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Found 5 results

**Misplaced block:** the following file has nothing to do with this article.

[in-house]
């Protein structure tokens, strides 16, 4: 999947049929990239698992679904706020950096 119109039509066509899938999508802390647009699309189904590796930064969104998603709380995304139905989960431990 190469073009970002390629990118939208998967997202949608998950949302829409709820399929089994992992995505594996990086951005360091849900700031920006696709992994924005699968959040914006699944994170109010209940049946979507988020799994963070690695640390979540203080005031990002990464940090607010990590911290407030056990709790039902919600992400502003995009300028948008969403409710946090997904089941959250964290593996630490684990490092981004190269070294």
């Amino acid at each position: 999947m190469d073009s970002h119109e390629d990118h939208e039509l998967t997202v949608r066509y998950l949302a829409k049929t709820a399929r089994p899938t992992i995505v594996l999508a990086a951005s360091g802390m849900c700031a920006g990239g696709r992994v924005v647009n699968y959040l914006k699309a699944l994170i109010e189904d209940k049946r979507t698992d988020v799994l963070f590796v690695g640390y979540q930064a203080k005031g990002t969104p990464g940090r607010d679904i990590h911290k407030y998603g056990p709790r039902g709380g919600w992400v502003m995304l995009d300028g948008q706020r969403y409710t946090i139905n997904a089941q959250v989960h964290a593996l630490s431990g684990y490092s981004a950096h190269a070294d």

1. cwelsh

    Leveraged Anchor Update